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Russian defense minister makes rare visit to front line as forces close in on Bakhmut

Sergei Shoigu has come under harsh criticism for his performance in the conflict from pro-war agitators.
Russian Defense Minister Sergei Shoigu, center, speaks to an officer in Ukraine
Russian Defense Minister Sergei Shoigu, center, speaks to a Russian officer in Ukraine on Saturday.Russian Defense Ministry Press Service photo via AP

Russia's defense minister made a rare visit to Ukraine, his ministry said Saturday, as his forces closed in on Bakhmut, the eastern city that has come to embody Kyiv’s resistance against Vladimir Putin's invasion.

Sergei Shoigu inspected troops at a forward command post in the eastern Donetsk region, Russia's Defense Ministry said in a Telegram post, adding that Shoigu also presented several awards.

“There is still a lot of work ahead,” the ministry quoted Shoigu as saying to troops. “Good luck, wishing you success, and, of course, to come home alive.”

Shoigu, who has served as defense minister since 2012, has come under harsh criticism for his performance in the conflict from pro-war agitators.

But his visit — marking a rare appearance on the front line from a top Russian military chief — came as his forces appeared on the brink of capturing Bakhmut.

Russian artillery pounded the last routes out of the city on Friday, aiming to encircle it and secure Moscow's first major battlefield victory in nearly a year.

Damaged buildings in Bakhmut, Ukraine
Damaged buildings in Bakhmut, Ukraine last month.Yevhen Titov / AP

Russia has focused on seizing Bakhmut for a much needed success that could also serve as a stepping stone to the rest of the Ukraine's industrial heartland, known as the Donbas region.

Ukraine has sought to wear down Russian forces by forcing a protracted fight for a city that it has said holds limited strategic value, but on Saturday the country’s armed forces said in a Facebook post that “the enemy does not cease attempts to encircle the city of Bakhmut.”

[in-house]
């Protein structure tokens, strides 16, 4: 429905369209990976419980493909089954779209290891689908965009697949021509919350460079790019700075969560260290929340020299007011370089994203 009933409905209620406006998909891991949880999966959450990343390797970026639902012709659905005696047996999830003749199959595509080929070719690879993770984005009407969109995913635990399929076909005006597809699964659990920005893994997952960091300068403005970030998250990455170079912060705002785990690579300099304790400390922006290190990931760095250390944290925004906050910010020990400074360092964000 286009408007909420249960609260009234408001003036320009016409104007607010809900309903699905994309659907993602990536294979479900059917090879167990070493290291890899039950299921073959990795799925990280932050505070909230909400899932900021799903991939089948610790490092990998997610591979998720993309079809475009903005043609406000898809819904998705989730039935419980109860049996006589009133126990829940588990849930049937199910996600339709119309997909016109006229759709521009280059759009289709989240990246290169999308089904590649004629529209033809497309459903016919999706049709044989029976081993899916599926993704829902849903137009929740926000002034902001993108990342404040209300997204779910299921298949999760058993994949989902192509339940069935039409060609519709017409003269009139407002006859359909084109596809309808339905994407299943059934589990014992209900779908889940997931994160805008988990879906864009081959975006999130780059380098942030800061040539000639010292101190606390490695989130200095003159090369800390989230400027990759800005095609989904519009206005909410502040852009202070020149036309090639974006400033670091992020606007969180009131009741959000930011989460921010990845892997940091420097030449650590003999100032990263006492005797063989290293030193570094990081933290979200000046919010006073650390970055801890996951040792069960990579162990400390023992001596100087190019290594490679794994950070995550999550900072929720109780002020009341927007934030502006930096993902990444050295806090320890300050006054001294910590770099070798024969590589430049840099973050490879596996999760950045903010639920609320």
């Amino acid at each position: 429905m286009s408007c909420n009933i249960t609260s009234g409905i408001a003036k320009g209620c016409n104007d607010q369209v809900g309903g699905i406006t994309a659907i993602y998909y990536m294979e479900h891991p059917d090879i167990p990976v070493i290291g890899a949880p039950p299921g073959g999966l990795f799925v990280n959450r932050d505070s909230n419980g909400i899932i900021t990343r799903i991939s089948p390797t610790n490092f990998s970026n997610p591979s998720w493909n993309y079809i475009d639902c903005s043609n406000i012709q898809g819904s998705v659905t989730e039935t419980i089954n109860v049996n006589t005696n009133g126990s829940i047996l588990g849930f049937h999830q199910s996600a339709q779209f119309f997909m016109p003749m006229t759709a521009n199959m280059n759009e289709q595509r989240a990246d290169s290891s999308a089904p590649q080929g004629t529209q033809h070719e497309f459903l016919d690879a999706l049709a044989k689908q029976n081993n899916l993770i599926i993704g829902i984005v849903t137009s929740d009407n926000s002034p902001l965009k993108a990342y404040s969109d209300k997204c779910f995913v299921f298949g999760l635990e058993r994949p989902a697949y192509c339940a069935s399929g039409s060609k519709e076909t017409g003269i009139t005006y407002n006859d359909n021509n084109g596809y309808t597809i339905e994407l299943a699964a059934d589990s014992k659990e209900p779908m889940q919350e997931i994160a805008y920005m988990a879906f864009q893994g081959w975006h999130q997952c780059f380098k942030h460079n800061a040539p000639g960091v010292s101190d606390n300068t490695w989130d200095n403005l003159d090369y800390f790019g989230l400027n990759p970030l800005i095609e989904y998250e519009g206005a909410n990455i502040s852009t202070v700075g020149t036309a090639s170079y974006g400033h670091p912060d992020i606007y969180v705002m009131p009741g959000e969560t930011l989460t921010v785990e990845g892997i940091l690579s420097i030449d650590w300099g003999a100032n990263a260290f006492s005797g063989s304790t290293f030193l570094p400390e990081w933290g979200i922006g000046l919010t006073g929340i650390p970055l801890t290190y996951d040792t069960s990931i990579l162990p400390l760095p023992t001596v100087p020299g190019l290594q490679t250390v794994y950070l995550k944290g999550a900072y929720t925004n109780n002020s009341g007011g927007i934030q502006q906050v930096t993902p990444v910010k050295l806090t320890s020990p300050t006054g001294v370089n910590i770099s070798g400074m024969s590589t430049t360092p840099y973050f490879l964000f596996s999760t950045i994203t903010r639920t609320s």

It added that attacks had been repelled in the villages of Ivanivske and Bohdanivka, both of which lie less than 5 miles west of Bakhmut’s city center. The capture of those villages, which flank the crucial Bakhmut-Chasiv Yar road on either side, would leave the city on the cusp of total Russian encirclement.

Meanwhile, Britain's Defense Ministry said in its regular intelligence bulletin Saturday that Russian troops had made further advances into Bakhmut, along with forces from the Wagner Group, a private paramilitary contractor.

“Within the last 36 hours two key bridges in Bakhmut have been destroyed,” the bulletin said, and that “Ukrainian-held resupply routes out of the town are increasingly limited.”

Ukraine's actions suggest that it may be planning to pull out of parts of the city, the Institute for the Study of War, a Washington-based think tank, said late on Friday.

It said Ukrainian troops may “conduct a limited and controlled withdrawal from particularly difficult sections of eastern Bakhmut,” while seeking to inhibit Russian movement there and limit exit routes to the west.

Elsewhere, in the southeastern city of Zaporizhzhia, rescuers found the bodies of three more people on Saturday after Russian shelling of a five-story apartment block on Thursday, Ukrainian emergency services said in a Facebook post Saturday.

This brought the total death toll to 10, it said, adding that a child was among the dead.

NBC News is unable to verify the number of dead and Russia denies deliberately targeting civilians and residential buildings, which is a war crime.